How rapidly do rat populations recover after control with 1080?
An aerial 1080-bait poison operation usually results in an immediate reduction in the number of possums and rats inside the baited area. But two critical questions are how far does this control extend and how fast do pest numbers recover across the entire control area? Landcare Research and the Department of Conservation (DOC) have been looking at these issues using data collected from DOC’s Project Kaka (the forest restoration initiative in Tararua Forest Park, controlled in November 2010) and from Greater Wellington Regional Council’s Hutt Water Collection Area (at the southern end of the Tararua Range, controlled in September 2009). Two to four times a year since the control operations, 65 lines of rodent tracking tunnels have been opened for one night and baited with peanut butter. The proportion of tunnels in a line of 10 with rat tracks in them is used as an index of rat abundance. Mandy Barron (Landcare Research) and James Griffiths (DOC) have been analysing these data for different patterns in the rates of rat recovery with respect to distance from the control zone boundary.
Overall, the 1080 operations achieved good kills of rats within the first 4 km of the control zone (−4 to −1 km) (see Fig.), with median tracking rates of zero recorded in the 6 months following control. The benefits did not, however, extend beyond the control zone; tracking rates on the border of the control zone (0 km: Fig.) remained high.
Recovery rates showed a consistent spatial pattern: rat tracking rates on lines just inside the control zone (−1 km) increased 6–12 months after control. Lines located 1–2 km and 2–3 km into the control zone showed delayed recovery rates at 1–1.5 years and 1.5–2 years respectively. Tracking on most interior lines (3–4 km) only recovered 2–2.5 years after control (Fig.).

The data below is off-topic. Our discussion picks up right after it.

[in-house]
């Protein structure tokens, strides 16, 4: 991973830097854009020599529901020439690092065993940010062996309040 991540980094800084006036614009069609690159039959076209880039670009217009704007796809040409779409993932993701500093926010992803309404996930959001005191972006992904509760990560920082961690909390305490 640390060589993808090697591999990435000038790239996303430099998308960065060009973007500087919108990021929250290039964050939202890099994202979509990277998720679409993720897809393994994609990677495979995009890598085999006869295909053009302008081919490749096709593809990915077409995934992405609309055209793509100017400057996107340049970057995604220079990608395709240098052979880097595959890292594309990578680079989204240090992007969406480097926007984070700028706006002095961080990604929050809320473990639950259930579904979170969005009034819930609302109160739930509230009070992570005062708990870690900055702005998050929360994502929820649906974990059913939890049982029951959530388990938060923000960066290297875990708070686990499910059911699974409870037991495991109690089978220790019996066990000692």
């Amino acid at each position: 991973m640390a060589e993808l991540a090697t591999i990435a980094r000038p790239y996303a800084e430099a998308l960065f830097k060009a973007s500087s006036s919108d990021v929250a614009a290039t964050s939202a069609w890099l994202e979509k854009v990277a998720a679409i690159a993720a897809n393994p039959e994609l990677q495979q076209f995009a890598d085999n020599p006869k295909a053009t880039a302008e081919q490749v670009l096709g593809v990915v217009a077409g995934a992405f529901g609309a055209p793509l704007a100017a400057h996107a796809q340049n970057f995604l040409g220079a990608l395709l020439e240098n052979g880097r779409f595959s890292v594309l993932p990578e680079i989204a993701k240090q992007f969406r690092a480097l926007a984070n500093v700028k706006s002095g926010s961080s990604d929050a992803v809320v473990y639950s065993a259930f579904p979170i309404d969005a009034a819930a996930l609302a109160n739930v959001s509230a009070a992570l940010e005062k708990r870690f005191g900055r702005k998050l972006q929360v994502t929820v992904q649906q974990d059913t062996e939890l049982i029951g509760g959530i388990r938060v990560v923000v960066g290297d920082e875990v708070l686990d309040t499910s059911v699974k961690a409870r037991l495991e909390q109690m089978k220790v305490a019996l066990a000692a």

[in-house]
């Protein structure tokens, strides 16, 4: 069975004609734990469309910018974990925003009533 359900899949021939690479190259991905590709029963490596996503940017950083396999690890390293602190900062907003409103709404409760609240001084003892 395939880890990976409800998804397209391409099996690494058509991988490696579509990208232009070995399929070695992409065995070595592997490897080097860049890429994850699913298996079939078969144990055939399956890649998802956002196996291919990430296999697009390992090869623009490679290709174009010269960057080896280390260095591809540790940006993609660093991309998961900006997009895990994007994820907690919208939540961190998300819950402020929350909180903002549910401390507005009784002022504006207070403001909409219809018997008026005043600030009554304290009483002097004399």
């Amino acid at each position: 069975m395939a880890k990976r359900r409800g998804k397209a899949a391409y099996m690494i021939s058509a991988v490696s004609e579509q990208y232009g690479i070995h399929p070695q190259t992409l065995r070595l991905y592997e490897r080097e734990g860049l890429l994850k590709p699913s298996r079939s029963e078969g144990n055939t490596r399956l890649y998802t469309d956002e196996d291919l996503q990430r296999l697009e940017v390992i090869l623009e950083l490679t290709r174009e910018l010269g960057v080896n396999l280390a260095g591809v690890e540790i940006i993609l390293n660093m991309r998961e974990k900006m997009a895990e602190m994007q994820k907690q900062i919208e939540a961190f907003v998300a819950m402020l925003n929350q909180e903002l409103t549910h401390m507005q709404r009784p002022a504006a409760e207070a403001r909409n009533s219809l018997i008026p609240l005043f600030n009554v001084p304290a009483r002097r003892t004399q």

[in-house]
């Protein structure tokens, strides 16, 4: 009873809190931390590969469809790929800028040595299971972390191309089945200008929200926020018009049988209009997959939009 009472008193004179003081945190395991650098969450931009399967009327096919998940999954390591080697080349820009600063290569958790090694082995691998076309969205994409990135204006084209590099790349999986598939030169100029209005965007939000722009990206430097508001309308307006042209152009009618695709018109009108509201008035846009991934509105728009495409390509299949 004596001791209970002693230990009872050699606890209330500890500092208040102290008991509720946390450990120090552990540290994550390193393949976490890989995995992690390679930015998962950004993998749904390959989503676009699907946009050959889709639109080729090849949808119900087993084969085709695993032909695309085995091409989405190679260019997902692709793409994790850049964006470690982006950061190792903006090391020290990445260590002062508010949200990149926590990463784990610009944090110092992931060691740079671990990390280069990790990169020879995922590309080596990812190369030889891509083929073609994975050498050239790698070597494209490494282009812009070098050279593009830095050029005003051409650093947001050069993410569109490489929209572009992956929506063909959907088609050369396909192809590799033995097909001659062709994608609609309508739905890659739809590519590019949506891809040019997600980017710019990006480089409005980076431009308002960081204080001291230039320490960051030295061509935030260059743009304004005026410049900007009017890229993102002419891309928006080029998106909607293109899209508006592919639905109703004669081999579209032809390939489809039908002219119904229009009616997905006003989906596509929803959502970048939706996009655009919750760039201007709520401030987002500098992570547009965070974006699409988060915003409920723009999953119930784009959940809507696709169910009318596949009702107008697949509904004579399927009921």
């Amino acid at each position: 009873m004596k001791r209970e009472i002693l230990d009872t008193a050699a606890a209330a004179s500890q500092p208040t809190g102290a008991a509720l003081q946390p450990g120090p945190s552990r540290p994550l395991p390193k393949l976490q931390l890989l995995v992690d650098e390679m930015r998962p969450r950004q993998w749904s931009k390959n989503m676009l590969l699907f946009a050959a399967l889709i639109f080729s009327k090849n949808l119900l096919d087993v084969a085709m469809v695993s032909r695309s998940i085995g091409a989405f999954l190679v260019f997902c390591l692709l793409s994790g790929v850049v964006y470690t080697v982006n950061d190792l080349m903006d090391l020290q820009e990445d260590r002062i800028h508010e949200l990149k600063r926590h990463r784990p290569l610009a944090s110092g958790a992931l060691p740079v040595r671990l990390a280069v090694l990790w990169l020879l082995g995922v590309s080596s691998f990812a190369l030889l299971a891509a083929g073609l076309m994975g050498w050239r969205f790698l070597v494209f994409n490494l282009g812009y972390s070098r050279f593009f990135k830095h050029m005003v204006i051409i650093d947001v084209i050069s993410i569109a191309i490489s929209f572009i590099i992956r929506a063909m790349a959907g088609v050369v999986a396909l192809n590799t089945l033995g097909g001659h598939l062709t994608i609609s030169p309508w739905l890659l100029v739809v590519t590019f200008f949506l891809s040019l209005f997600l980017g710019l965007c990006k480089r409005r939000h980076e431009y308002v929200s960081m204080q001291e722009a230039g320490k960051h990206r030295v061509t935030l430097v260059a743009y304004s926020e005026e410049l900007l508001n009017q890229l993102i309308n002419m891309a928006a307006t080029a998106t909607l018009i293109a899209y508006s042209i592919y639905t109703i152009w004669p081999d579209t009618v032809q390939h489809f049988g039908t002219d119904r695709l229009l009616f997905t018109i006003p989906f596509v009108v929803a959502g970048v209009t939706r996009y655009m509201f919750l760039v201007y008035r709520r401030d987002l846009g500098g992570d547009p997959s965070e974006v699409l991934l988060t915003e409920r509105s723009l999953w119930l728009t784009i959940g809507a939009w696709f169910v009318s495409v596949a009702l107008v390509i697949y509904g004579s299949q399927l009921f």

Analysis confirmed a significant interaction effect – of time-since-control with distance from control-zone edge – on rat tracking rates, as illustrated in the figure. The analysis also showed that season has an effect on rat tracking rates – spring followed by winter had the highest rates. Lines at lower elevations generally had higher frequencies of rat tracking than lines at high elevations, but as this effect is similar to the effect of forest type (e.g. silver beech forest occurred at the highest elevations and harboured the lowest numbers of rats), the exact mechanism is unclear. There was also an unexplained (‘random’) effect of different years on rat tracking rates, which could have been due to year-to-year variation in fruiting or seedfall affecting rat productivity or yearly variation in weather affecting rat survival.
The spatial pattern of rat recovery observed, i.e. fastest at the control margins and slowest in the control interior, strongly suggests that such recovery was initiated by rats immigrating into the control zone from untreated parts of the forest where rats remained abundant. The alternative explanation, that productivity of rats surviving control was higher at the control margins and slower or delayed in the interior, seems unlikely given the control area boundaries were arbitrary and did not align with any changes in habitat or topography likely to affect productivity of rats.
The next step in the analysis is to look at the response of native species to changes in rat abundance. DOC has been monitoring birds in the control zone (using five-minute bird counts) and Landcare Research has been monitoring tree weta (using wooden ‘hotels’ nailed to trees), stick insects and tree weta (using frass collected in seedfall traps), and ground weta, beetles and spiders (using pitfall traps). The implications of the spatial patterns of rat recovery observed are that only species in the very interior of control zones are afforded long-term (>2 years) relief from rat predation.
The 1080 aerial baiting operation for the Project Kaka area was repeated in early December 2013 and further monitoring should show if the patterns observed after the second control operation are consistent with the first.
The work was funded by the Ministry of Business, Innovation and Employment (contract no. C09X0909) and the Department of Conservation.